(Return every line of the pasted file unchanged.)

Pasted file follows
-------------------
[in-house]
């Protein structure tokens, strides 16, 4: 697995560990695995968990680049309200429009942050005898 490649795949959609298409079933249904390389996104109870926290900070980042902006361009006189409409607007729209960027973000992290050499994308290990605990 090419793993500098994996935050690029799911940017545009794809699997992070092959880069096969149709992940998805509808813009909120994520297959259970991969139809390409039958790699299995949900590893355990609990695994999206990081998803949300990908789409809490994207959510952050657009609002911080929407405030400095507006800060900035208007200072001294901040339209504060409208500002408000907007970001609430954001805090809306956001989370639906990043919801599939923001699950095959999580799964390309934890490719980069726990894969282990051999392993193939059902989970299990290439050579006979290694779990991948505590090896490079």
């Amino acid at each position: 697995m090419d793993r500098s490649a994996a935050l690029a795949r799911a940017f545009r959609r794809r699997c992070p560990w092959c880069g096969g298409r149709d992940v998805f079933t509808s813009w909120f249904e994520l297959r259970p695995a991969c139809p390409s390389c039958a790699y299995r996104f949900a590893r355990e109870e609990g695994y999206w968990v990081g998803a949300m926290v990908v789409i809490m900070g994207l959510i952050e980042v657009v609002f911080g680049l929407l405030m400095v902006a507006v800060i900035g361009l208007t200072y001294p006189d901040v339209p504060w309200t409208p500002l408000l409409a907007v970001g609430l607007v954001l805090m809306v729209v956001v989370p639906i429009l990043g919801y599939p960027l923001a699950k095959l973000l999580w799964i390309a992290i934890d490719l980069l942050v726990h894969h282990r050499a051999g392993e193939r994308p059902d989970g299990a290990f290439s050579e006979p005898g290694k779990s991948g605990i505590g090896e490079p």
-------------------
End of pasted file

[in-house]
């Protein structure tokens, strides 16, 4: 697995560990695995968990680049309200429009942050005898 490649795949959609298409079933249904390389996104109870926290900070980042902006361009006189409409607007729209960027973000992290050499994308290990605990 090419793993500098994996935050690029799911940017545009794809699997992070092959880069096969149709992940998805509808813009909120994520297959259970991969139809390409039958790699299995949900590893355990609990695994999206990081998803949300990908789409809490994207959510952050657009609002911080929407405030400095507006800060900035208007200072001294901040339209504060409208500002408000907007970001609430954001805090809306956001989370639906990043919801599939923001699950095959999580799964390309934890490719980069726990894969282990051999392993193939059902989970299990290439050579006979290694779990991948505590090896490079």
């Amino acid at each position: 697995m090419d793993r500098s490649a994996a935050l690029a795949r799911a940017f545009r959609r794809r699997c992070p560990w092959c880069g096969g298409r149709d992940v998805f079933t509808s813009w909120f249904e994520l297959r259970p695995a991969c139809p390409s390389c039958a790699y299995r996104f949900a590893r355990e109870e609990g695994y999206w968990v990081g998803a949300m926290v990908v789409i809490m900070g994207l959510i952050e980042v657009v609002f911080g680049l929407l405030m400095v902006a507006v800060i900035g361009l208007t200072y001294p006189d901040v339209p504060w309200t409208p500002l408000l409409a907007v970001g609430l607007v954001l805090m809306v729209v956001v989370p639906i429009l990043g919801y599939p960027l923001a699950k095959l973000l999580w799964i390309a992290i934890d490719l980069l942050v726990h894969h282990r050499a051999g392993e193939r994308p059902d989970g299990a290990f290439s050579e006979p005898g290694k779990s991948g605990i505590g090896e490079p």